Riverside Hospital Developed
New Sanitarium of Forty Rooms
Local Physicians Announce Plans for Modern Hospital
Riverside Flats Will Be Converted into Institution for Sick at an Early Date
Definite announcement is made that large expenditures will be made immediately for the establishment of a new modern private sanitarium, which, it is expected, will play an important part in furnishing adequate hospital facilities for Greater Knoxville. While it will be a private institution, one of the promoters asserted that it would be open to all reputable physicians and surgeons.
The new institution will be operated as the Riverside hospital and will be established in the Riverside apartments, a part of the estate of the late Col. B. R. Strong, on East Front Avenue. The property has been vacated and contracts have been awarded for the reconstruction and remodeling process which will be finished by July 1. Thousands of dollars will be expended in the project, which is to be designed especially to the suggestions of four leading surgeons and two specialists. A high class training school for nurses will be operated in connection with the new institution. Architects designing the plans for the improvements have arranged for the interior circular stairway to be removed and a modern electric elevator will be installed at a considerable cost. Two of the largest rooms are to be converted into private wards that will be equipped after the most elaborately arranged methods that have been approved in the United States and by some of the most eminent physicians and surgeons of foreign countries.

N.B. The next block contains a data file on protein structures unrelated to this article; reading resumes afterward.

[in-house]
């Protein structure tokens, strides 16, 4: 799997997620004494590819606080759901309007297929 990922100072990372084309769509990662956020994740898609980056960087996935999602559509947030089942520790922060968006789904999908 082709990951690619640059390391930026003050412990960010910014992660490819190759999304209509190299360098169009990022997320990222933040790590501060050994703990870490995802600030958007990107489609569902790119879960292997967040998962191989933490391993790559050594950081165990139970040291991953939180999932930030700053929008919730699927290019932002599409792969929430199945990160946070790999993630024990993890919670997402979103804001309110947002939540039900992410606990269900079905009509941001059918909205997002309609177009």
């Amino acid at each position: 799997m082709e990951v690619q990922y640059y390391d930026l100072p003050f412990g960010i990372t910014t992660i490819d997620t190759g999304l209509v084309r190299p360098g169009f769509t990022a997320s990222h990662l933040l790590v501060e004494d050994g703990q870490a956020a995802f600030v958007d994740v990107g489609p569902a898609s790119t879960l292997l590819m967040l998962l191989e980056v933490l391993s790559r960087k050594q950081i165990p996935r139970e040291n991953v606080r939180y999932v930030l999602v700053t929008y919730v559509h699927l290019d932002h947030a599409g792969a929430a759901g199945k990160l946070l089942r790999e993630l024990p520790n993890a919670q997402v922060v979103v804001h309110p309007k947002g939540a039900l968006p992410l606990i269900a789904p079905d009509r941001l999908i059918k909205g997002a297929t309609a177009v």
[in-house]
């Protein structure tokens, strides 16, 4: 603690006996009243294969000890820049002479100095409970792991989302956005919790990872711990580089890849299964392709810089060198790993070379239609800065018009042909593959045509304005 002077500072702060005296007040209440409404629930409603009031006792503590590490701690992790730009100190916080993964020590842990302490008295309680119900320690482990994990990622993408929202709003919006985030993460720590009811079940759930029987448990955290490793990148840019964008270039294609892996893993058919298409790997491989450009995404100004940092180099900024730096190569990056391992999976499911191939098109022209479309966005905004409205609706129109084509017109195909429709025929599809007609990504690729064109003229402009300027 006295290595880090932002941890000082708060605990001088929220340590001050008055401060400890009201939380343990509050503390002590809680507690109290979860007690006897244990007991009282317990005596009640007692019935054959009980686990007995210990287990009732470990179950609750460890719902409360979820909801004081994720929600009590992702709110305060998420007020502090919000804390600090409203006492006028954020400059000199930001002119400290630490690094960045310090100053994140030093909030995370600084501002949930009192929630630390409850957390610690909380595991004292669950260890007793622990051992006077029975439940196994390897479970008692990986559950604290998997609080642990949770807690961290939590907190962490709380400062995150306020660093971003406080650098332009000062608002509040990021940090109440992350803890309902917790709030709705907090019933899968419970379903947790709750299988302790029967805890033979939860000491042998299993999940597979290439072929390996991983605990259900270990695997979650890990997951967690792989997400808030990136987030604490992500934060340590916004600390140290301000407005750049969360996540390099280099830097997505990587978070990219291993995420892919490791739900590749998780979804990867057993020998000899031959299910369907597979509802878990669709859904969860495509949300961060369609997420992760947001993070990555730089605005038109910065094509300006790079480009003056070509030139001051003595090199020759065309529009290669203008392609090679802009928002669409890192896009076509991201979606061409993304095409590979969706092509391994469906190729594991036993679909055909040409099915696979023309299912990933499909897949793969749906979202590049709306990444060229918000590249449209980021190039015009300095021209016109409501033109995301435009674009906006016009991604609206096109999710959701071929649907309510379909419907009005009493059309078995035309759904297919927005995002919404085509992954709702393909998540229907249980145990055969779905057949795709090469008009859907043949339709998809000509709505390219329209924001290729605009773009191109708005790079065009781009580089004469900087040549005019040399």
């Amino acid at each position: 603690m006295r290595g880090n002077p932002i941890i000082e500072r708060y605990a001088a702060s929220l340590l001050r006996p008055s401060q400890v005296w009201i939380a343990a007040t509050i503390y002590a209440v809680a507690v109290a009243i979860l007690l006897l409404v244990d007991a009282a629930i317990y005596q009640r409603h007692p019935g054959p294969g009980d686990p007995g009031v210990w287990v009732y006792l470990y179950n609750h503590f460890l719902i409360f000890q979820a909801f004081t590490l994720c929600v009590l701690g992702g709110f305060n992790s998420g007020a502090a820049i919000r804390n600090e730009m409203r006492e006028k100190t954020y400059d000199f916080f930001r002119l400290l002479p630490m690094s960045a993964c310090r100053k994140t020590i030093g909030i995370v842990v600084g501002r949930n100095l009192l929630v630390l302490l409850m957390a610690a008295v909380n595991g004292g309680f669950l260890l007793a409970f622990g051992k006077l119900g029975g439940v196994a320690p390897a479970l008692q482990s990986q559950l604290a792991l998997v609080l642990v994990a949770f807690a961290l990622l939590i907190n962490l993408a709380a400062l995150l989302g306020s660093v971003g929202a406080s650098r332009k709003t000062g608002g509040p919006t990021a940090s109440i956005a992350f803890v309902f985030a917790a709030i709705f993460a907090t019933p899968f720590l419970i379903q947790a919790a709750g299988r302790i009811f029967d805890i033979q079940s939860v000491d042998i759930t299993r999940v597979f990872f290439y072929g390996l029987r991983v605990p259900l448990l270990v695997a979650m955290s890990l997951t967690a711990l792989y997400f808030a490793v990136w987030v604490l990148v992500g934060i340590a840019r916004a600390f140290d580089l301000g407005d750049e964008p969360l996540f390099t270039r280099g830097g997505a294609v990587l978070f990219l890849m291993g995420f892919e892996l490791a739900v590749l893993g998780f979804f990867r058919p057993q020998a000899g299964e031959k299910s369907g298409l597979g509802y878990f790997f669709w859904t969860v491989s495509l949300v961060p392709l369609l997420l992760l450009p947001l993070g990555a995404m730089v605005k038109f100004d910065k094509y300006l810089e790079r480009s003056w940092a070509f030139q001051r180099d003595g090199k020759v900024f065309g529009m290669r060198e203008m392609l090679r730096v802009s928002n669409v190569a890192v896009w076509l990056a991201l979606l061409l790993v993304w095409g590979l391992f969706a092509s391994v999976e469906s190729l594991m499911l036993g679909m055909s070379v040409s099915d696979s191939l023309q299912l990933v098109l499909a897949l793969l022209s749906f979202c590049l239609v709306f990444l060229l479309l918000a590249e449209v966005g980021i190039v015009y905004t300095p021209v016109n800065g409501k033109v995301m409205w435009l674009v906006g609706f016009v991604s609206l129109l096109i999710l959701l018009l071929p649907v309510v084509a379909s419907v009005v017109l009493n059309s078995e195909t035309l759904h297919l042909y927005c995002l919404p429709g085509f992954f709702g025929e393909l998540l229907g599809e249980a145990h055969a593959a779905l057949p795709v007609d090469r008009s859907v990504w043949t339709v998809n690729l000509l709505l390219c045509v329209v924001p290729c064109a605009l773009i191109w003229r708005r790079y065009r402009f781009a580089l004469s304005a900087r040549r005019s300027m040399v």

There will be forty large and commodious rooms in the institution and the operating rooms will be convenient to the rest of the apartments. The equipment for each room will be installed at a cost of $150. A contract has just been placed with one of the largest manufacturers of Chicago and the equipment will be constructed and rushed to this city to be installed at an early date.
Due to the fact that inadequate facilities have at times been experienced in Knoxville hospitals for the past year, it is stated the plans for the new institution were projected and the building was leased for a period of five years, with the privilege of purchasing it, before the plans for the institution were made public.
Promoting the new institution designed to improve the hospital facilities of Greater Knoxville are Drs. V. D. Holloway, Herbert Acuff, J. H. Kincaid, S. R. Miller, Albert T. Kern and Charles Huff Davis.
Speaking of the crowded condition of some of the hospitals at times, a physician said that more room was needed for the accommodation of the public. It is said to be a common occurrence for patients to be turned away from the institutions that are already in operation.
The commercial organization of the city will be glad to report to the outside world that Knoxville is keeping pace in hospital improvements as well as in every other way since the Greater Knoxville plans were consummated. A physician stated that new residents or people contemplated locating in a city always inquire about religions, educational and hospital facilities.
Need for Facilities